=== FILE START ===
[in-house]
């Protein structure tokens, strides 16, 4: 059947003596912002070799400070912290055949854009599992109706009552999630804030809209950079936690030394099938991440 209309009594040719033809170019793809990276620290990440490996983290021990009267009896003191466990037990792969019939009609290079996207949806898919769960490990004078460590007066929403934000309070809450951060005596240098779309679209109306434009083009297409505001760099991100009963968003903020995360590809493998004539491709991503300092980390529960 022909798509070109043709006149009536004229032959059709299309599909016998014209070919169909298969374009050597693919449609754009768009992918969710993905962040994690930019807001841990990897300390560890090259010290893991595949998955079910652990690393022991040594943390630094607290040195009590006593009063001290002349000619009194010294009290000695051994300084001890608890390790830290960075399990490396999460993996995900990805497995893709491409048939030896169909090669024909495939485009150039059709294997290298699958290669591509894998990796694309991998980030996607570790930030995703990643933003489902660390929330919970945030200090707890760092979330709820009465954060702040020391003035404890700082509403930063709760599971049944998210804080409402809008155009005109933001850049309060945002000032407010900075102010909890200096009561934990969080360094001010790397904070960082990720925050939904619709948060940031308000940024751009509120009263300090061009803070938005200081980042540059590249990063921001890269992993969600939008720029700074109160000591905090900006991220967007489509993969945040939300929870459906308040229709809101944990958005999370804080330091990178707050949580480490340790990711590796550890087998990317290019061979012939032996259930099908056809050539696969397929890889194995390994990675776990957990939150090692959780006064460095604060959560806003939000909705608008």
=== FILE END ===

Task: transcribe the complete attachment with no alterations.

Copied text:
[in-house]
């Protein structure tokens, strides 16, 4: 059947003596912002070799400070912290055949854009599992109706009552999630804030809209950079936690030394099938991440 209309009594040719033809170019793809990276620290990440490996983290021990009267009896003191466990037990792969019939009609290079996207949806898919769960490990004078460590007066929403934000309070809450951060005596240098779309679209109306434009083009297409505001760099991100009963968003903020995360590809493998004539491709991503300092980390529960 022909798509070109043709006149009536004229032959059709299309599909016998014209070919169909298969374009050597693919449609754009768009992918969710993905962040994690930019807001841990990897300390560890090259010290893991595949998955079910652990690393022991040594943390630094607290040195009590006593009063001290002349000619009194010294009290000695051994300084001890608890390790830290960075399990490396999460993996995900990805497995893709491409048939030896169909090669024909495939485009150039059709294997290298699958290669591509894998990796694309991998980030996607570790930030995703990643933003489902660390929330919970945030200090707890760092979330709820009465954060702040020391003035404890700082509403930063709760599971049944998210804080409402809008155009005109933001850049309060945002000032407010900075102010909890200096009561934990969080360094001010790397904070960082990720925050939904619709948060940031308000940024751009509120009263300090061009803070938005200081980042540059590249990063921001890269992993969600939008720029700074109160000591905090900006991220967007489509993969945040939300929870459906308040229709809101944990958005999370804080330091990178707050949580480490340790990711590796550890087998990317290019061979012939032996259930099908056809050539696969397929890889194995390994990675776990957990939150090692959780006064460095604060959560806003939000909705608008």